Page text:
Roundtable: Has Nikita Alexeev proved himself worthy of the 8th overall draft selection?
No, he has not, but the jury’s still out and will probably be out for a couple more years.
A big, potential power-forward like Alexeev will need some time to adjust his game to the NHL level and get more consistent. The developmental track of Fredrik Modin comes to mind.
The fear is Dudley may have drafted a big, fast power defensive-forward, rather than a guy that’s going to pot 30 a year. Alexeev has improved each game he’s played for the Lightning and has taken advantage of increased ice time due to injuries to Modin and
Martin St. Louis. He’s good along the walls and his vision and passing are underrated. He will be a fine complimentary winger, but will never challenge for the Richard Trophy. Most complimentary wingers don’t get drafted top-8, also.
Considering the players with offensive upside taken with 15 picks after Alexeev (players such as Yakubov, and especially Frolov, Nedorost and Kolanos), Alexeev has a long way to go to make Rick Dudley, who perhaps was mesmerized by Alexeev’s physical attributes, look like a genius for taking him so high.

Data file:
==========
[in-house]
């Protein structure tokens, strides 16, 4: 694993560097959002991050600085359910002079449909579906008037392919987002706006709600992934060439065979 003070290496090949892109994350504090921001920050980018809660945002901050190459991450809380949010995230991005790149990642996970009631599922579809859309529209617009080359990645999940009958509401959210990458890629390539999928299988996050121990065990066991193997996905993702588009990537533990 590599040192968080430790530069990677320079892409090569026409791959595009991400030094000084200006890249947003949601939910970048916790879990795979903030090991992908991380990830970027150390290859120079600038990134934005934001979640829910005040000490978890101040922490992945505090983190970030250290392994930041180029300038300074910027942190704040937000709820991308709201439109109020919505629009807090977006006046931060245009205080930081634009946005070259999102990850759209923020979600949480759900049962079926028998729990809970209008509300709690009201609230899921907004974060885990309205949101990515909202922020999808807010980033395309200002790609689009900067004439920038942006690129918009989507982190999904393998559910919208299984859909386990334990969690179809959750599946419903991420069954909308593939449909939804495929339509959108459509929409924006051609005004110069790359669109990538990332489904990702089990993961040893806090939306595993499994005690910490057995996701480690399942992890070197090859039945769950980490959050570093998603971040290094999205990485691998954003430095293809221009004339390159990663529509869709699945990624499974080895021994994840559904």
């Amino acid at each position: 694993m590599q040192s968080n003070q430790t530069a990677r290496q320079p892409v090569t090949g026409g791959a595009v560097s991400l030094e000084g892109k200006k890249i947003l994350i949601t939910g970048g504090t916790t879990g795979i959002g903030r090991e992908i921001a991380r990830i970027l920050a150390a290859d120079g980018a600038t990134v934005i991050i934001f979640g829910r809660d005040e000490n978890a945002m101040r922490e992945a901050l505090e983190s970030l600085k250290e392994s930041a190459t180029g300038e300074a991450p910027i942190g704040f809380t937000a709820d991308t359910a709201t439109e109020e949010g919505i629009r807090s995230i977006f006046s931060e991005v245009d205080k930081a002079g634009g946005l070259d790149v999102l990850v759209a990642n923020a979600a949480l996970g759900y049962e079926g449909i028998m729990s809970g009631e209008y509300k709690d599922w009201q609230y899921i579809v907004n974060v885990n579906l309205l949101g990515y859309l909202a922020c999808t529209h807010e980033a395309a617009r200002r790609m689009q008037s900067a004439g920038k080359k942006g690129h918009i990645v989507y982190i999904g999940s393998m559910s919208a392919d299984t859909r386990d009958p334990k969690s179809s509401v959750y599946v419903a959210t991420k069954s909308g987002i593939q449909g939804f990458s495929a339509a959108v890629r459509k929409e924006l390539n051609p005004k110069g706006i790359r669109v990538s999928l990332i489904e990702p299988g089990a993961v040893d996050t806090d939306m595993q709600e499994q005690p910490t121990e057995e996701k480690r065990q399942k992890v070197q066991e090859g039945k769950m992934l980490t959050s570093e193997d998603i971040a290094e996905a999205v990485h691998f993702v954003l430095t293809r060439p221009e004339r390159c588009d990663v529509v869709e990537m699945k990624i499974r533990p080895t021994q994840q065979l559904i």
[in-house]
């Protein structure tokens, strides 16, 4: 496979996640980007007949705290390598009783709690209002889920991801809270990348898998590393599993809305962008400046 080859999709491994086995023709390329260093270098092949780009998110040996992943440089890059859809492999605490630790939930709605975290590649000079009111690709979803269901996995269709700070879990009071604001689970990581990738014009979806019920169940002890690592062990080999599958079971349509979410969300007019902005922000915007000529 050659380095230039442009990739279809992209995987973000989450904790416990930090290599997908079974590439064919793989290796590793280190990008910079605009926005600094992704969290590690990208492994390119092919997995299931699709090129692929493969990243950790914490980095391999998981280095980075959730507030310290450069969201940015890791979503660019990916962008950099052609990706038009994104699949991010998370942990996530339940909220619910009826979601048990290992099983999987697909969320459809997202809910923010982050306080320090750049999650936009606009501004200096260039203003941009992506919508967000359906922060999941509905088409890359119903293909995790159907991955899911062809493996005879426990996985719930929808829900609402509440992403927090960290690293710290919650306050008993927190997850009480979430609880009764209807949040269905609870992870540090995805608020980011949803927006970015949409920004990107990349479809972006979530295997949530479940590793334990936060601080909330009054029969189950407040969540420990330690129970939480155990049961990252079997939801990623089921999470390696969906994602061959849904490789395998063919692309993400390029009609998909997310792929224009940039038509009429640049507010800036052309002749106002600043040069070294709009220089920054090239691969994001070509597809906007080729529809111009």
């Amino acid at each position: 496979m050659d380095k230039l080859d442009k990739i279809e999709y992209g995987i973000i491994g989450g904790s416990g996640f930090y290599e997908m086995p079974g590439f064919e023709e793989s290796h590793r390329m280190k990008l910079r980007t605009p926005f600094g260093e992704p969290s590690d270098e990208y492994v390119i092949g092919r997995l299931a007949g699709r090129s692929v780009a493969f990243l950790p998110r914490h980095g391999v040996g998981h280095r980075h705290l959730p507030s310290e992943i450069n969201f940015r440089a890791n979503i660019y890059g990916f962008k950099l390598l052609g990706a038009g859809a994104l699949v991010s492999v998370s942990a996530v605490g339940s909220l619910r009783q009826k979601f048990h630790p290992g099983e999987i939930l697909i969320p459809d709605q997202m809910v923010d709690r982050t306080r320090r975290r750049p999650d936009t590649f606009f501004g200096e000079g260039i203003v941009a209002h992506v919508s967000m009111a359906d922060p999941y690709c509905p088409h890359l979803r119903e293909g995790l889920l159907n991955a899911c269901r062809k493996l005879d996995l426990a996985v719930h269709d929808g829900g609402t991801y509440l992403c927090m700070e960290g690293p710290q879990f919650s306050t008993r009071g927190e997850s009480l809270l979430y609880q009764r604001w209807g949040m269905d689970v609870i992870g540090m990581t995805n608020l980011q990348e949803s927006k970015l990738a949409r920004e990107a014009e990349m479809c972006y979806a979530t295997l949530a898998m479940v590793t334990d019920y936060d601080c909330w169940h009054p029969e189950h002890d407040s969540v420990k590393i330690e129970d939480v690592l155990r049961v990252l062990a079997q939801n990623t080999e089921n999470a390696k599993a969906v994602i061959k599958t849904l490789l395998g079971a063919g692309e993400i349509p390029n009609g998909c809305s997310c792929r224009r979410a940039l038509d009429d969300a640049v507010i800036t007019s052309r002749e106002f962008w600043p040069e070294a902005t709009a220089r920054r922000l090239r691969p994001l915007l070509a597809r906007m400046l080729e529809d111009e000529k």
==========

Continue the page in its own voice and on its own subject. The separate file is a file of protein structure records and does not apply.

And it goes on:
Let me preface this by saying that at the time he was selected, I hated the selection of Nikita Alexeev with a vitriolic passion. From what I had seen he was a player who played soft, and whose offensive production was solely measured in garbage goals or leaching off his linemates. His shot was laughable, with his slapper hitting only in the 70’s on the gun. My preferences laid with Alexei Smirnov, who was selected by the Ducks, and Mikhail Yakubov, who became a Chicago Blackhawks property two picks after Rick Dudley selected Alexeev.
So with that said, and my reputation for only begrudgingly changing my opinions being well known, understand that it is gutwrenching to say, but I honestly believe Rick Dudley made the correct decision. It will take a long time for Alexeev to fully develop, a s it does for most power forward types, but he proved to me from his first training camp that by and large he has the character and the will to improve and grow into his physical gifts and become a good hockey player. This isn’t the Oleg Kvasha clone I thought we drafted. While perhaps Alexeev may not be a brutal open ice hitter, he uses his speed to get into the corners first and then, with his size and strength, he loses very few battles for the puck. I don’t believe his shot will ever allow him to score more than, say, 20 goals, but by grinding it out in the corners and controlling the puck down low, I expect him to rack up perhaps as many as 40 assists a season as a 2nd line winger complimenting players like Vincent Lecavalier.